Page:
Are bees endangered?


The short answer is that bees are not endangered, mainly because they are distributed all over the world and are primarily managed by beekeepers. These important pollinators are not actually native to the United States. They were brought from Europe by colonizers in the 17th century to be used to make honey and wax. Some bees managed to escape from their colony and formed wild bee colonies. Of course, the majority of bees are still man-made.

Archaeologists have found traces of beeswax in ancient pottery in what is now Turkey, indicating that humans have been keeping bees for nearly 9,000 years. Experts believe that farmers may have first domesticated wild bees and then collected honey and wax for medicine and food; Because evidence of beekeeping was later found throughout Europe and North Africa near early agricultural sites.

The role of the bee

Bees play an important role in the food production of countries. Today, bees increase the value of US crops by more than $ 15 billion a year, and an annual colony collects about 40 pounds of pollen and 265 pounds of nectar. In 2019, the USDA reported that more than 2.8 million honey-producing colonies in the country produce approximately 157 million pounds of honey.

Because the number of bee colonies fluctuates, it is difficult to determine the exact number of bees. Queens usually live between two and three years and rarely more than five years. Workers usually live only a few weeks to a few months, while males live between 4 and 8 weeks. Each colony typically contains a breeding queen. From 50,000 to 80,000 adult worker bees, and the queen can lay a maximum of 2,000 eggs per day. The queen and 10,000 to 15,000 adult workers hibernate in the winter and feed only on honey collected during the summer months.

Bees in the hive - Attar Khan

Colony collapse disorder

Loss of bees is common in winter, but in 2006, unusual bee deaths occurred in 30 to 70 percent of hives – about 50 percent of bees showed symptoms contrary to the known causes of bee death at the time. . The bee colony is a well-regulated ecosystem, and without the right number of worker bees, entire hives die, a phenomenon known as colony decay disorder. Possible causes are discussed and the main concerns are repellent toxins. Later, viruses, invasive mites and the weather crisis were also considered. Since 2006, winter deaths from bee colonies in the United States have averaged 28.7 percent, almost double the historical figure of 15 percent.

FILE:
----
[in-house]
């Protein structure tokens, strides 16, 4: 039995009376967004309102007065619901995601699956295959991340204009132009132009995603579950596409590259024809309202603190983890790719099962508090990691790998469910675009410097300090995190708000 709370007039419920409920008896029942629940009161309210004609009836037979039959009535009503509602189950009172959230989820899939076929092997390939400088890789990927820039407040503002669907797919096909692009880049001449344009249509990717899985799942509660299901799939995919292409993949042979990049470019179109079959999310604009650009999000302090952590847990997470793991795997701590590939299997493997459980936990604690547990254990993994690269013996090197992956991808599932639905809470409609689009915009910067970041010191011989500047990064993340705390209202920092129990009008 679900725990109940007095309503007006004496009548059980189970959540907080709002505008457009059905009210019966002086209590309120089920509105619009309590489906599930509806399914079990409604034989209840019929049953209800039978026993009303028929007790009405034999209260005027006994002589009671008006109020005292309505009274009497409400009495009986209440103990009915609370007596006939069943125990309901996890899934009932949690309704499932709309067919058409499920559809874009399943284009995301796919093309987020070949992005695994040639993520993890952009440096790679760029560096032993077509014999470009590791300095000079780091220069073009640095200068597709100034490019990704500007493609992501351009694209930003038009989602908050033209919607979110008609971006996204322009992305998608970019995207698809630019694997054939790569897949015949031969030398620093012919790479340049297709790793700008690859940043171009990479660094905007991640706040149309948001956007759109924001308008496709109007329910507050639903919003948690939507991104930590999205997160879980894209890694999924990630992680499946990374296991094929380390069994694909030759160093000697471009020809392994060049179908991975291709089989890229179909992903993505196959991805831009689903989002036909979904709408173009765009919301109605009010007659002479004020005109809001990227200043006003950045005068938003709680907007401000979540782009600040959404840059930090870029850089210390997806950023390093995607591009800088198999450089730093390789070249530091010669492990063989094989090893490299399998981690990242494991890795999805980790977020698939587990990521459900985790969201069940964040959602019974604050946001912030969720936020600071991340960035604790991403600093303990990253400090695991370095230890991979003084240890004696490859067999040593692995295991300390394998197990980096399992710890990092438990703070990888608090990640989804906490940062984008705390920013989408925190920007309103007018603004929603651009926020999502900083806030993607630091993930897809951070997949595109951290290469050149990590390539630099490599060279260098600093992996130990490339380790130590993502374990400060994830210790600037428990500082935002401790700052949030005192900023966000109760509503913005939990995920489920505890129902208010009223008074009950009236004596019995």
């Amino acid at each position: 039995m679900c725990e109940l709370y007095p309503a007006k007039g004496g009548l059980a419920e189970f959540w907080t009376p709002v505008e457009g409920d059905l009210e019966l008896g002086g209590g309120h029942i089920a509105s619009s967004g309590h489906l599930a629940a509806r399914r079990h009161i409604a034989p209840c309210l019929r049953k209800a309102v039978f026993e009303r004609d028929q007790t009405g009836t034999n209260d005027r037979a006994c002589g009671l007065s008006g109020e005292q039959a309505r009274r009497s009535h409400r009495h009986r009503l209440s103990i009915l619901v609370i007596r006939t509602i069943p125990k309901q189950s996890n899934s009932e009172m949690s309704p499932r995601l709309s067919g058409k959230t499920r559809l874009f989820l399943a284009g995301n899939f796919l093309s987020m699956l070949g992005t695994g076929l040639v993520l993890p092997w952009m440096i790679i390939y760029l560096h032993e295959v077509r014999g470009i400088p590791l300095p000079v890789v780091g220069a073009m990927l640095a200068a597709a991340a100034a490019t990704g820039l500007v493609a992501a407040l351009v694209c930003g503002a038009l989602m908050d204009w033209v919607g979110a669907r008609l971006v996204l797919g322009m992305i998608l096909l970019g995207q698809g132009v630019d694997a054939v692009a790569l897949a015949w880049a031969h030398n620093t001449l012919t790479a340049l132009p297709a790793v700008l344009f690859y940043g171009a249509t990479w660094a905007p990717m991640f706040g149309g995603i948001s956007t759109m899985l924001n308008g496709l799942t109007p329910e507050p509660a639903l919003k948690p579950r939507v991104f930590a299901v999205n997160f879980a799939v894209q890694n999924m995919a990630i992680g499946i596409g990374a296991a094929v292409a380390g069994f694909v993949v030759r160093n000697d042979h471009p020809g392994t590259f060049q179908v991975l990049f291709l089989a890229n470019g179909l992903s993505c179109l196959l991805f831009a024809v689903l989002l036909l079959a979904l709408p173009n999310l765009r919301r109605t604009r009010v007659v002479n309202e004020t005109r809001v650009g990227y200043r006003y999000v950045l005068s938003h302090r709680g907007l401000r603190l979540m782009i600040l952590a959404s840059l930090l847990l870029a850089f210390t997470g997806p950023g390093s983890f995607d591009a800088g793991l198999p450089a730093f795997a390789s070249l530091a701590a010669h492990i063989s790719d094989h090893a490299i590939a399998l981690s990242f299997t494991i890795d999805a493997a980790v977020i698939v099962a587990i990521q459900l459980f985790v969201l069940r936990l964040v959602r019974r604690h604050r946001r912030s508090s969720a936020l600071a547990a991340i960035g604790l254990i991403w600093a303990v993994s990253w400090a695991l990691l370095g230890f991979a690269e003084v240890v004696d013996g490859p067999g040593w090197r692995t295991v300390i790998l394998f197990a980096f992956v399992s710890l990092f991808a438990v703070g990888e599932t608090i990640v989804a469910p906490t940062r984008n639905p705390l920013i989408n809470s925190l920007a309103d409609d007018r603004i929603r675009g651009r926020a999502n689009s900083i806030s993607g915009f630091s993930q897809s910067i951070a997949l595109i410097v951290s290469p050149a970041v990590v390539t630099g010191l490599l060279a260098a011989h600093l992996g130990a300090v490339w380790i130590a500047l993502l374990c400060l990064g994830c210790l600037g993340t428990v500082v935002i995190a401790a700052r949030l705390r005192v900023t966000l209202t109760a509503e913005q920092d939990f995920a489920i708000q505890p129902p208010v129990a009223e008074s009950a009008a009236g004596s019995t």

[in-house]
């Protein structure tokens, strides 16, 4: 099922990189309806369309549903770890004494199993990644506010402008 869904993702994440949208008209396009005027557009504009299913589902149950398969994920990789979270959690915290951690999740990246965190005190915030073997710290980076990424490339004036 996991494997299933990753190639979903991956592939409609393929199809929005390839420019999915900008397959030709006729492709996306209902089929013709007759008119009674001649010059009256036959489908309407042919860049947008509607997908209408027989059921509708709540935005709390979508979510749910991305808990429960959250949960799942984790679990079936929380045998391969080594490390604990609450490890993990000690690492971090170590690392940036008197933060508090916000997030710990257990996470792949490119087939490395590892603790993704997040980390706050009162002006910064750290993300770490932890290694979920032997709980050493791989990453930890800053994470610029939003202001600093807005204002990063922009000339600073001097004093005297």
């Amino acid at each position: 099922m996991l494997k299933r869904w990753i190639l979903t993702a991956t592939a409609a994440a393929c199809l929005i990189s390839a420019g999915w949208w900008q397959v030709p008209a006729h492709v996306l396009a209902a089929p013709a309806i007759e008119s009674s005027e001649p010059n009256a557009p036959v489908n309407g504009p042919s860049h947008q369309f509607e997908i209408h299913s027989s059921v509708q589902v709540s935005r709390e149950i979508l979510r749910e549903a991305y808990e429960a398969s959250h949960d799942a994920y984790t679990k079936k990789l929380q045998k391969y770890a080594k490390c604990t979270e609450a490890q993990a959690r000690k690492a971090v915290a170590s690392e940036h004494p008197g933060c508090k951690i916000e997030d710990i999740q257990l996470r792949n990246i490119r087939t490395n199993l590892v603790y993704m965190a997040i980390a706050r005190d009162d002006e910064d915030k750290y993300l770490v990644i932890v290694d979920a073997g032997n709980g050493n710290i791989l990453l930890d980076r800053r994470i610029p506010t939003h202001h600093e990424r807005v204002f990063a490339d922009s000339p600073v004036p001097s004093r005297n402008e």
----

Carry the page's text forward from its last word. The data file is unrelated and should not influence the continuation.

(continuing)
Threatening factors of bees

Managed bees are very effective at pollination, but studies show that they can not do it alone. Pollen, according to a study published in the journal Science Wild native sprayers It has grown in more than 40 significant crops around the world, increasing pollination efficiency and doubling their fruiting rate of bees. Some experts worry that poor management in beekeeping could threaten species of native wild bees, as bees often compete with wild bees in the same habitats.

Pollen bee - Attar Khan

Although bees are highly managed and not endangered, they are still one of the most widespread and important pollinators in the world, playing a role in both agriculture and wild ecosystems. Various factors can negatively affect the balance of the beehive, such as disease, mites, irresponsible use of pesticides, and habitat loss.

1. Ticks

Ticks are a microscopic parasite that attacks and feeds on bees. Some bee species are specifically threatened by certain types of mites, which can cause complete destruction of entire colonies. For the bee, the Varroa mite represents one of the greatest (if not the greatest) threats to this species.